ROSEMONT, Ill., June 27, 2016 /PRNewswire-USNewswire/ — Third molars, more commonly known as wisdom teeth, usually emerge in young adulthood between ages of 17 and 25. This period known as the “age of wisdom” brings with it many decisions. The American Association of Oral and Maxillofacial Surgeons (AAOMS) believes one of those decisions should be how to best manage one’s wisdom teeth.
“It is important to monitor third molars early to evaluate how they enter the mouth,” said Dr. Louis K. Rafetto, president of the AAOMS. “If there is not adequate room for them to erupt and be maintained in the mouth, it is wise to have them removed before such problems as infection and/or possible damage to neighboring teeth, occur.”
According to the AAOMS, a high percentage of patients have at least one impacted wisdom tooth. Impacted wisdom teeth are often prone to infection and cavities because of their position in the mouth. Since the third molar area is difficult to clean, biofilm, or bacteria, can build up and lead to gum disease and cysts that in rare instances may weaken the jaw bone. In addition, studies have shown that oral bacteria can travel through the bloodstream and are thought to contribute to systemic infections and illnesses affecting the heart, kidneys and other organs.
“The best available evidence to date shows that surgery is appropriate in those cases where third molars show signs of disease, or where there is a high probability that disease will develop,” said Dr. Rafetto. “In cases where the third molars are entering the mouth correctly and there is no evidence of cavities or disease, an oral and maxillofacial surgeon or other dental professional may recommend active and routine monitoring of these teeth to assure that they remain problem-free.”
“The worst thing that you can do,” he emphasized, “is ignore them.”
If third molar surgery is deemed the best course of action, most patients are advised to contact an oral and maxillofacial surgeon for the surgical procedure. Oral and maxillofacial surgeons, the surgical specialists of dentistry, are thoroughly trained to safely and comfortably administer all forms of anesthesia, including intravenous sedation and general anesthesia.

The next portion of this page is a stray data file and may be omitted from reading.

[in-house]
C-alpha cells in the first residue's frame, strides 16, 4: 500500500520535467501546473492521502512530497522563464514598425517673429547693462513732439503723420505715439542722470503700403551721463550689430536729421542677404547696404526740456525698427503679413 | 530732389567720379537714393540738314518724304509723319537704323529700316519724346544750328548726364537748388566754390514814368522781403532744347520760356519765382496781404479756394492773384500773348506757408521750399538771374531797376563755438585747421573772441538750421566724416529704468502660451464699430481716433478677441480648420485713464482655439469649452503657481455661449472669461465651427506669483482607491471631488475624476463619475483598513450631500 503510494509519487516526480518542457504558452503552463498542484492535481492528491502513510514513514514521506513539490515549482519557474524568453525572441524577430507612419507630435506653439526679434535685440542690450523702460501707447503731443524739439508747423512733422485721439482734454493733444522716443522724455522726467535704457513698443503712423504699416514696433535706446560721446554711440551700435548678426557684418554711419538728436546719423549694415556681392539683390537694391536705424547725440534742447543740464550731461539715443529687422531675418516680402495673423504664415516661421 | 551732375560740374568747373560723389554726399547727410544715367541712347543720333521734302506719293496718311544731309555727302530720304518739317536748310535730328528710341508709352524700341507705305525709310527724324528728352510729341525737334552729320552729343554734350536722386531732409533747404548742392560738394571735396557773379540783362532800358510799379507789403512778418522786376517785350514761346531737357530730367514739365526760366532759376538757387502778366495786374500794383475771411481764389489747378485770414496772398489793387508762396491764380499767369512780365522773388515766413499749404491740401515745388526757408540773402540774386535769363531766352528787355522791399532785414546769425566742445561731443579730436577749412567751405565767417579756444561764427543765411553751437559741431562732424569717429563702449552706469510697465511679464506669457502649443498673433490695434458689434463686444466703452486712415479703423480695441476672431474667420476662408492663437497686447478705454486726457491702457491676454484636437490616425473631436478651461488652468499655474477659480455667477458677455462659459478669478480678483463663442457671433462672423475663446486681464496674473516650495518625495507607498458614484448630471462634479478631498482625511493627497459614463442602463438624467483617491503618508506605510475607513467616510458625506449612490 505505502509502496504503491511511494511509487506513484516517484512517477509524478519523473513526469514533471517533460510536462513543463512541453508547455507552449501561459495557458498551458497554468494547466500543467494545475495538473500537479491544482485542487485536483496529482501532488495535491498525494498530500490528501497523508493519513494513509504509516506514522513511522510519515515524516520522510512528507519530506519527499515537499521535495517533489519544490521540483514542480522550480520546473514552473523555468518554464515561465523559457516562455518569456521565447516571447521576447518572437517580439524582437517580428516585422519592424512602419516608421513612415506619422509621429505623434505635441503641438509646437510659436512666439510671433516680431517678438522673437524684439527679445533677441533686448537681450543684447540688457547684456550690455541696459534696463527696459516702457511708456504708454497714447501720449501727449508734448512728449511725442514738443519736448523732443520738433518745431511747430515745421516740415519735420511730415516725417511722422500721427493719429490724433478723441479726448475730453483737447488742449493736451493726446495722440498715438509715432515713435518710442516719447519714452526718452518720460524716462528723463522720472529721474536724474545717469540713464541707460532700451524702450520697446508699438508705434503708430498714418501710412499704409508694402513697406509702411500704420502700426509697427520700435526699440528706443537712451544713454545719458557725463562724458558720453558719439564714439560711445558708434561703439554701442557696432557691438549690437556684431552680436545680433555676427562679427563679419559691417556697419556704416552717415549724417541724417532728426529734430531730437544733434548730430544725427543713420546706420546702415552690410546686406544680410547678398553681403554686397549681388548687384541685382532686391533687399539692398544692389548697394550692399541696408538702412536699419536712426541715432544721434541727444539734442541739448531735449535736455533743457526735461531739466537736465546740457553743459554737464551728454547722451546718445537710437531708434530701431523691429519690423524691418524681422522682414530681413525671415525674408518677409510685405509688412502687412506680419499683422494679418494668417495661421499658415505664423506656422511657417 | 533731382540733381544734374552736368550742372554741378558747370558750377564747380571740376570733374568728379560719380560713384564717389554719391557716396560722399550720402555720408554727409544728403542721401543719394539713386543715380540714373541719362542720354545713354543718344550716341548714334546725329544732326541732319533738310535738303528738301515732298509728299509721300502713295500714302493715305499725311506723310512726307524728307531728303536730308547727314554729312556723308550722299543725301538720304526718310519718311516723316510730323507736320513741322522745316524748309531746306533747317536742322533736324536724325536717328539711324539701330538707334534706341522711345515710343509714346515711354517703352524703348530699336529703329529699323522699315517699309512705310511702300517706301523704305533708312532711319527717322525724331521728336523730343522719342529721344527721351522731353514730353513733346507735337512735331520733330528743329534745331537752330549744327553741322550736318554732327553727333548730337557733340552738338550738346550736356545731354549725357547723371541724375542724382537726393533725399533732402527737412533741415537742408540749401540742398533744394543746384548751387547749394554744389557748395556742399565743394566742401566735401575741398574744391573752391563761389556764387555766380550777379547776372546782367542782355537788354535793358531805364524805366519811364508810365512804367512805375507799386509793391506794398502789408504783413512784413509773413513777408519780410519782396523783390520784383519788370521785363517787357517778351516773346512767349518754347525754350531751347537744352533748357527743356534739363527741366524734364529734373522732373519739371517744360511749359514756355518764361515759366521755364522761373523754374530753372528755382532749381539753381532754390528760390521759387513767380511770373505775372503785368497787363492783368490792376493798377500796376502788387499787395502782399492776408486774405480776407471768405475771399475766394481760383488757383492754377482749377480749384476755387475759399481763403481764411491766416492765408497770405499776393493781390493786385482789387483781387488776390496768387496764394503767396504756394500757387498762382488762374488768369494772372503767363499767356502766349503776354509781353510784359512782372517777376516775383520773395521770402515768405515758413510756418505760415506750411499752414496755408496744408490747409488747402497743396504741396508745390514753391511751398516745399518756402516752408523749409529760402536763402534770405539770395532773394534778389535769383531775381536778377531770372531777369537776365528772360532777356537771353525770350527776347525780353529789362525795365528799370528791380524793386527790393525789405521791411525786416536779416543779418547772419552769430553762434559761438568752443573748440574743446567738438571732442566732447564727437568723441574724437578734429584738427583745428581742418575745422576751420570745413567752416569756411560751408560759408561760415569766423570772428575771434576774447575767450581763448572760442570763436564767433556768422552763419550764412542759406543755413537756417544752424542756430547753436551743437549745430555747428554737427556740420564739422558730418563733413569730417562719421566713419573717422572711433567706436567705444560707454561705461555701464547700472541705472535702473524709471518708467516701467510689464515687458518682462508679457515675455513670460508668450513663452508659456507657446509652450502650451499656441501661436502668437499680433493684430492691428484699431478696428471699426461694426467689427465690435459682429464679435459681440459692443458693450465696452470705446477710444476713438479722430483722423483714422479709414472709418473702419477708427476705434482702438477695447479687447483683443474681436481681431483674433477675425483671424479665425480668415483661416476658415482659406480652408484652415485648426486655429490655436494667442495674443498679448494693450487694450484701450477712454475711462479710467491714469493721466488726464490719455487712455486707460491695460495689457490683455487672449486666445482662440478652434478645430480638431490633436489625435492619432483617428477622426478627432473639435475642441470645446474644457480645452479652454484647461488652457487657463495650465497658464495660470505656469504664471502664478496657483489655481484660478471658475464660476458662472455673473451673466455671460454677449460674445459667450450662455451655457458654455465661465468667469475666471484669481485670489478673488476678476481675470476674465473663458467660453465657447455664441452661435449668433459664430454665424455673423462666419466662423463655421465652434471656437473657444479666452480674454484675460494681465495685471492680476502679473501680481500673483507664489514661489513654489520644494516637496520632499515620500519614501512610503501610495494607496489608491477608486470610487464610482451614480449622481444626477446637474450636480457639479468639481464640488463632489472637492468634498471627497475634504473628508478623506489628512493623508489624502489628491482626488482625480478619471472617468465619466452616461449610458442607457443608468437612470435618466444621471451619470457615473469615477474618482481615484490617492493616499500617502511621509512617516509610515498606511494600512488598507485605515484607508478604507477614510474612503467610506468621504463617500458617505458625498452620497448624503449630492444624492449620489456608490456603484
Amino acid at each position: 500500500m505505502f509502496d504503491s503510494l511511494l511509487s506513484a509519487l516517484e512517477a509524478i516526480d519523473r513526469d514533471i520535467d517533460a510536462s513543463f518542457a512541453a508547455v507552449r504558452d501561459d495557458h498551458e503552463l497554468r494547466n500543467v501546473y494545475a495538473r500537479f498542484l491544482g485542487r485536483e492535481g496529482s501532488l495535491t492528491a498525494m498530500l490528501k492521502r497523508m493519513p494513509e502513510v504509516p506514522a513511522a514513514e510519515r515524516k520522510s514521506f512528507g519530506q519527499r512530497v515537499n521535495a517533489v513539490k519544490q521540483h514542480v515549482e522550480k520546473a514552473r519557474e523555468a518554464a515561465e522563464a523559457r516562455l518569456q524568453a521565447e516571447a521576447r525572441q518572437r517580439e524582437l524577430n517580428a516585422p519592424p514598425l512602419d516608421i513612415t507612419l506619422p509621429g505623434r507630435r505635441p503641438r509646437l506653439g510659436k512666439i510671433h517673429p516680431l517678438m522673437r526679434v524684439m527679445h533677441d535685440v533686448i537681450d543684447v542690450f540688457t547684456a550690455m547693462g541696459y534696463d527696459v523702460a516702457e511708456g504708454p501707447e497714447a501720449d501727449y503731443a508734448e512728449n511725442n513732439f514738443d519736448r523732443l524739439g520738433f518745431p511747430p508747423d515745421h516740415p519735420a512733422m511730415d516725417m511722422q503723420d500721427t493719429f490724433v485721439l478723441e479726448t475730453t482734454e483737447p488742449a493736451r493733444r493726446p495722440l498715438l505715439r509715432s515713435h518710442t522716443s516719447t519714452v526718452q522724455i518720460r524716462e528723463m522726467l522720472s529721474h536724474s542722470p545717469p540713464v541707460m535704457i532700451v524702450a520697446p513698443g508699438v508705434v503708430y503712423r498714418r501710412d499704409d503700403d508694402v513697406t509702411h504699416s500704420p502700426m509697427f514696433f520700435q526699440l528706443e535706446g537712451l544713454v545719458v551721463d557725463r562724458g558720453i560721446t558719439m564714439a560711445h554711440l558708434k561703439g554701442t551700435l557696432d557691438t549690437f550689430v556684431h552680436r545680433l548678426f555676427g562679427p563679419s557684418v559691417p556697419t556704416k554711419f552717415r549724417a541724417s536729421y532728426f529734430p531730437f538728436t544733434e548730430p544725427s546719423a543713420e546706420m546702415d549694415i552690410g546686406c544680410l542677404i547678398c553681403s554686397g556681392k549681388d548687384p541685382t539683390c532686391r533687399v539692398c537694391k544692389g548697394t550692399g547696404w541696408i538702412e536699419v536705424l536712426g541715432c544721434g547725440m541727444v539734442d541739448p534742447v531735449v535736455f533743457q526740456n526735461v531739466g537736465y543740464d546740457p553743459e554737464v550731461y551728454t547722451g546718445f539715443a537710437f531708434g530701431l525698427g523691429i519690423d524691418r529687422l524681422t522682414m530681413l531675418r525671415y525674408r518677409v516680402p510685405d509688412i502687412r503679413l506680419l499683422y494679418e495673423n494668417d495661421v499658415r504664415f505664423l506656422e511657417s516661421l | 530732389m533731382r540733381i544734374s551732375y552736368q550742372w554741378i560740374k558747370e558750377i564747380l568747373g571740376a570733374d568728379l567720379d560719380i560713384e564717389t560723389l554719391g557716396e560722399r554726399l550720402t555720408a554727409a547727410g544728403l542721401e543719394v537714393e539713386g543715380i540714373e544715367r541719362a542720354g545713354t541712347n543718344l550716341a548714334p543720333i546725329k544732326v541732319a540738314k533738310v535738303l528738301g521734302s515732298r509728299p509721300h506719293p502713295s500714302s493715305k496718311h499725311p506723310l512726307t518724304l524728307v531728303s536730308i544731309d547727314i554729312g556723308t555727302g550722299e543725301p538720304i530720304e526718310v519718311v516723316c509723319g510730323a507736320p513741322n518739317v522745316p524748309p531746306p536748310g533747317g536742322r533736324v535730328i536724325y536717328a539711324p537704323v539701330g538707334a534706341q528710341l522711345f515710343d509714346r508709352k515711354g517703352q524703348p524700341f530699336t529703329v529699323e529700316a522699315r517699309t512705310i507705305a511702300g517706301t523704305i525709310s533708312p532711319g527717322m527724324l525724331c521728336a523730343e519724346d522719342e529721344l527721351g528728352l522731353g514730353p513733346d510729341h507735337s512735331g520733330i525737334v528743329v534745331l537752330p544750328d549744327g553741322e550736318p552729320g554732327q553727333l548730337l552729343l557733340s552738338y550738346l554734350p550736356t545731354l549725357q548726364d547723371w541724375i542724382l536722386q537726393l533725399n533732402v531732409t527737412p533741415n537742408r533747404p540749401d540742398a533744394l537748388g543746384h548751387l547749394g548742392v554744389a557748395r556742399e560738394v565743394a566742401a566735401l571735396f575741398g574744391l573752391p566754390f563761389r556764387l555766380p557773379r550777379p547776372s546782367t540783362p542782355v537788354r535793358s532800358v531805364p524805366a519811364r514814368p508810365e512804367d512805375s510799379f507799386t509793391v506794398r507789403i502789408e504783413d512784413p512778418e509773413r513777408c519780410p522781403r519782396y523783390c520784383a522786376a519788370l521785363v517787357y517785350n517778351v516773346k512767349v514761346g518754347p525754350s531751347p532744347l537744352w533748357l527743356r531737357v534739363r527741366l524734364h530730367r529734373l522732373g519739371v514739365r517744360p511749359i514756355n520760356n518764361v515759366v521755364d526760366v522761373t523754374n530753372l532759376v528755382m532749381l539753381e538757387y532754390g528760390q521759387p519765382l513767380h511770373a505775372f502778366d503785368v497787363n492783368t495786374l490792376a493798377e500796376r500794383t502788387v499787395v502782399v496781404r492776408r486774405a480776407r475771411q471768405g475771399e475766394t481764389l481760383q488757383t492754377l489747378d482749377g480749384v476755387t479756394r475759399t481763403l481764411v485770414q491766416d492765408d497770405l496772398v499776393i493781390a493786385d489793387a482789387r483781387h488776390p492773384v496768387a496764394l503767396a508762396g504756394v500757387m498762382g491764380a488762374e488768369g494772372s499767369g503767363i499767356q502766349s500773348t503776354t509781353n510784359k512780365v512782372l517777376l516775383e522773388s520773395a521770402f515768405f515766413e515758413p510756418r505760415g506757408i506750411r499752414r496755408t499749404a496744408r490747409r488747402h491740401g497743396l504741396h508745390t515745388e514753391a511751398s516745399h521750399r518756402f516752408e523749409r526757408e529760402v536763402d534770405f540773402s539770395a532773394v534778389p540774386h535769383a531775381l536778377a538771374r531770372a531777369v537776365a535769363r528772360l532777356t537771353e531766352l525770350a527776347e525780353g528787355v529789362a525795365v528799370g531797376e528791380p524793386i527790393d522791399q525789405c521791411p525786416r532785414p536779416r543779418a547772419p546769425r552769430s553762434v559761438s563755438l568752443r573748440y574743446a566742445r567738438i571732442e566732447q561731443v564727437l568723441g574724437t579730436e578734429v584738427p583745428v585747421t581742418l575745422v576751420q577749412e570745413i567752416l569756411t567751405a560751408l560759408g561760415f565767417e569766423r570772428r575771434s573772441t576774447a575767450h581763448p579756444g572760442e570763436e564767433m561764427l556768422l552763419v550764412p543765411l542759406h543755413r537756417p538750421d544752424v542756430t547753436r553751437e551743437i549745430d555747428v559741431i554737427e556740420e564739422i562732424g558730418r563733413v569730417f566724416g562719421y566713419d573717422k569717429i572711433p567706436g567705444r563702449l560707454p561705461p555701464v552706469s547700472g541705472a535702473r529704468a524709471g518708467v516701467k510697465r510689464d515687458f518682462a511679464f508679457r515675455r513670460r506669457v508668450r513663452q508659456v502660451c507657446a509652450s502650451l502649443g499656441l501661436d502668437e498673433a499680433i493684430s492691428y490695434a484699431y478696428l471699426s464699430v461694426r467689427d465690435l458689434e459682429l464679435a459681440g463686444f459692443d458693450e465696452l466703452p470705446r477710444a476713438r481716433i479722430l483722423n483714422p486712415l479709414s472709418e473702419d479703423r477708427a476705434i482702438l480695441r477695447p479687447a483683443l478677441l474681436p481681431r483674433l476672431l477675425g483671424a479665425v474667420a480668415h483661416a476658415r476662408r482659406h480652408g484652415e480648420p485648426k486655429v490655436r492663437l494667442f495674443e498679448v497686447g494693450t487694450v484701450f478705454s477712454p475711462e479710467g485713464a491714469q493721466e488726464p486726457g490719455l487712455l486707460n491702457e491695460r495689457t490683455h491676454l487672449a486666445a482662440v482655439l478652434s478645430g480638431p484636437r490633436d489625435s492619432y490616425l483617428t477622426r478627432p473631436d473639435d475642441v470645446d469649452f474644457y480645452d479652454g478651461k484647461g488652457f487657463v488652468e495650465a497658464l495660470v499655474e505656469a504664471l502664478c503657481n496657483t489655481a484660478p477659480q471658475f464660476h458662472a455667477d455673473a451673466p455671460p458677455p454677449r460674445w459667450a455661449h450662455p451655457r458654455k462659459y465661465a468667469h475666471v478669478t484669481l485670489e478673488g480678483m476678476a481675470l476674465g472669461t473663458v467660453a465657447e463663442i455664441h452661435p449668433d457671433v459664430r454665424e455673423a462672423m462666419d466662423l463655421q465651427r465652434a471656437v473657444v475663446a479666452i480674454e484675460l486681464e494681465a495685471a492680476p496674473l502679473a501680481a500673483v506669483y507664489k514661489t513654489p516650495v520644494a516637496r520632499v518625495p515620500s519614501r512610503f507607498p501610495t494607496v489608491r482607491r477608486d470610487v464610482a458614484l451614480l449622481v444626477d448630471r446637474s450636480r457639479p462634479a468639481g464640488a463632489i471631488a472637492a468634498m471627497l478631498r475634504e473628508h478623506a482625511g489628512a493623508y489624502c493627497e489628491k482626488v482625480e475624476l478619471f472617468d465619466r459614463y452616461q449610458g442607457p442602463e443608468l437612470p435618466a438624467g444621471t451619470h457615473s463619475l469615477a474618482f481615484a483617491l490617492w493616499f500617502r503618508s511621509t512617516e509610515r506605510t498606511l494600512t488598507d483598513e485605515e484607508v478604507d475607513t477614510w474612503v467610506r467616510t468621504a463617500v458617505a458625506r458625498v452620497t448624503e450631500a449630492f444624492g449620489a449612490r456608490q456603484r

“Wisdom teeth surgery is less complicated and recovery is faster when a patient is younger, as the roots are not fully developed and the surrounding bone is softer. This minimizes the risk of damaging nearby nerves and other areas,” said Rafetto.
For more information about wisdom teeth management and how oral and maxillofacial surgeons are expertly qualified to care for them, visit www.MyOMS.org. This patient-focused website provides comprehensive information about dental implants, corrective jaw surgery, oral cancer, obstructive sleep apnea, and other conditions affecting the face, mouth, and jaw.
The experts in face, mouth and jaw surgery™ — The American Association of Oral and Maxillofacial Surgeons (AAOMS), the professional organization representing more than 9,500 oral and maxillofacial surgeons in the United States, supports its fellows’ and members’ ability to practice their specialty through education, research and advocacy. AAOMS fellows and members comply with rigorous continuing education requirements and submit to periodic office anesthesia evaluations. Visit MyOMS.org for additional information about oral and facial surgery
SOURCE American Association of Oral & Maxillofacial Surgeons